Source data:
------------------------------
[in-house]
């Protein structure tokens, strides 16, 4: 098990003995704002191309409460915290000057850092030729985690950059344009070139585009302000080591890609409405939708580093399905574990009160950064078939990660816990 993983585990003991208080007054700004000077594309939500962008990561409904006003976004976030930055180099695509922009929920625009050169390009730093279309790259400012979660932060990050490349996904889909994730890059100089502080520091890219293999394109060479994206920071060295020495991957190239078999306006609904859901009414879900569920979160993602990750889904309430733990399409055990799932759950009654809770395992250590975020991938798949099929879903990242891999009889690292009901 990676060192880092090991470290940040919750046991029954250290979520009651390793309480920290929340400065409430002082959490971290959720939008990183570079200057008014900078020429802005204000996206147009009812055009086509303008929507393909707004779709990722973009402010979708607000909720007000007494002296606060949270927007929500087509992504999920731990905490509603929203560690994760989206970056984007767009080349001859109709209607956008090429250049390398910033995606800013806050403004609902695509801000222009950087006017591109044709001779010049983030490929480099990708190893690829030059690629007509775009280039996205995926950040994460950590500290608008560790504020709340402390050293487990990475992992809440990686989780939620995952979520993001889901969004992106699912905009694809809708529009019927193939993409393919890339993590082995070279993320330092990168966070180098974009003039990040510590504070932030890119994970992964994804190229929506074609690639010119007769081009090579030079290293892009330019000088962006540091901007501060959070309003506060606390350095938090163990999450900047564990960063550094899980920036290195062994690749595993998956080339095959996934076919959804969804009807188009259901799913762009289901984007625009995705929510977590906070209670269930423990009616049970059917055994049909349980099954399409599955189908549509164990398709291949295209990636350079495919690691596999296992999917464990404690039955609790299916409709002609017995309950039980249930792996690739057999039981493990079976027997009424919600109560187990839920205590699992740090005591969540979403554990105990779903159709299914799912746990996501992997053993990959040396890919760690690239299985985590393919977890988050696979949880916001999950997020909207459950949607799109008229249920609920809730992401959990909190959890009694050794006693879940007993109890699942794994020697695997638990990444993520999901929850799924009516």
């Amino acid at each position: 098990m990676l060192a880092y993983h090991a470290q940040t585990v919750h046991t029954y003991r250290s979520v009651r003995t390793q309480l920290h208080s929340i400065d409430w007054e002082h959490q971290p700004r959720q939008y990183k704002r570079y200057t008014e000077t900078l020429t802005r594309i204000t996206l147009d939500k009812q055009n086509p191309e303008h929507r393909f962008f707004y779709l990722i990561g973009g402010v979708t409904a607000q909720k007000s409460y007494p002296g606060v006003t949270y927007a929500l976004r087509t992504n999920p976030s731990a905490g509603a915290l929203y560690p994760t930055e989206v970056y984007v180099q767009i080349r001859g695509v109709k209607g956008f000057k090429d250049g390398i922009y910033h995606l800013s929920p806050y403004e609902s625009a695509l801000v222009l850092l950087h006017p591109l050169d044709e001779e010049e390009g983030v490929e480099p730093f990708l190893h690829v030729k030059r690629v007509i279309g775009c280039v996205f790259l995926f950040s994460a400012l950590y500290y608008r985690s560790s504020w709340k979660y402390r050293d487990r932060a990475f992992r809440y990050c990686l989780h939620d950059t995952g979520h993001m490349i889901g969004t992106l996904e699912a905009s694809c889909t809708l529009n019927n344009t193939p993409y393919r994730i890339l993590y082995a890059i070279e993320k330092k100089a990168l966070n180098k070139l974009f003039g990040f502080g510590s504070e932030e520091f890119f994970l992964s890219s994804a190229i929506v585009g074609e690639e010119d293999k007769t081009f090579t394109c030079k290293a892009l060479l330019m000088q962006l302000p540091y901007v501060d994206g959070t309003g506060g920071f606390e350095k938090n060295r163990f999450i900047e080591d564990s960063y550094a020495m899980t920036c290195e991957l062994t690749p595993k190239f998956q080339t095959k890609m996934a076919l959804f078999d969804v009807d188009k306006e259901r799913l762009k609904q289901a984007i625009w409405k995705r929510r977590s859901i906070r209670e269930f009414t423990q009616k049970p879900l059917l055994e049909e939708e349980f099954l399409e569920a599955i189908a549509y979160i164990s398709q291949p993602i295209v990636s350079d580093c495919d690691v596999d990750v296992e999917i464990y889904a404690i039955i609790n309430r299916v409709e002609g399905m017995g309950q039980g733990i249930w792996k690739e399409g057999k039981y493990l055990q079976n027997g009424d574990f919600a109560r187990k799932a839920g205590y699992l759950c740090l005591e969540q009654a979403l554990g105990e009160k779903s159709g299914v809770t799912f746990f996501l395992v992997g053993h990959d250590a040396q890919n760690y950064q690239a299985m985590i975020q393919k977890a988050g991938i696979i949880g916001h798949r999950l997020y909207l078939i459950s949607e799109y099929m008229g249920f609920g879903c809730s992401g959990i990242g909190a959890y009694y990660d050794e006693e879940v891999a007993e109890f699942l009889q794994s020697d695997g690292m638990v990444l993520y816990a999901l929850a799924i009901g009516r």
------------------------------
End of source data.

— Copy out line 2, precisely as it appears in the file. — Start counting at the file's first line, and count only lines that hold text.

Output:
């Protein structure tokens, strides 16, 4: 098990003995704002191309409460915290000057850092030729985690950059344009070139585009302000080591890609409405939708580093399905574990009160950064078939990660816990 993983585990003991208080007054700004000077594309939500962008990561409904006003976004976030930055180099695509922009929920625009050169390009730093279309790259400012979660932060990050490349996904889909994730890059100089502080520091890219293999394109060479994206920071060295020495991957190239078999306006609904859901009414879900569920979160993602990750889904309430733990399409055990799932759950009654809770395992250590975020991938798949099929879903990242891999009889690292009901 990676060192880092090991470290940040919750046991029954250290979520009651390793309480920290929340400065409430002082959490971290959720939008990183570079200057008014900078020429802005204000996206147009009812055009086509303008929507393909707004779709990722973009402010979708607000909720007000007494002296606060949270927007929500087509992504999920731990905490509603929203560690994760989206970056984007767009080349001859109709209607956008090429250049390398910033995606800013806050403004609902695509801000222009950087006017591109044709001779010049983030490929480099990708190893690829030059690629007509775009280039996205995926950040994460950590500290608008560790504020709340402390050293487990990475992992809440990686989780939620995952979520993001889901969004992106699912905009694809809708529009019927193939993409393919890339993590082995070279993320330092990168966070180098974009003039990040510590504070932030890119994970992964994804190229929506074609690639010119007769081009090579030079290293892009330019000088962006540091901007501060959070309003506060606390350095938090163990999450900047564990960063550094899980920036290195062994690749595993998956080339095959996934076919959804969804009807188009259901799913762009289901984007625009995705929510977590906070209670269930423990009616049970059917055994049909349980099954399409599955189908549509164990398709291949295209990636350079495919690691596999296992999917464990404690039955609790299916409709002609017995309950039980249930792996690739057999039981493990079976027997009424919600109560187990839920205590699992740090005591969540979403554990105990779903159709299914799912746990996501992997053993990959040396890919760690690239299985985590393919977890988050696979949880916001999950997020909207459950949607799109008229249920609920809730992401959990909190959890009694050794006693879940007993109890699942794994020697695997638990990444993520999901929850799924009516």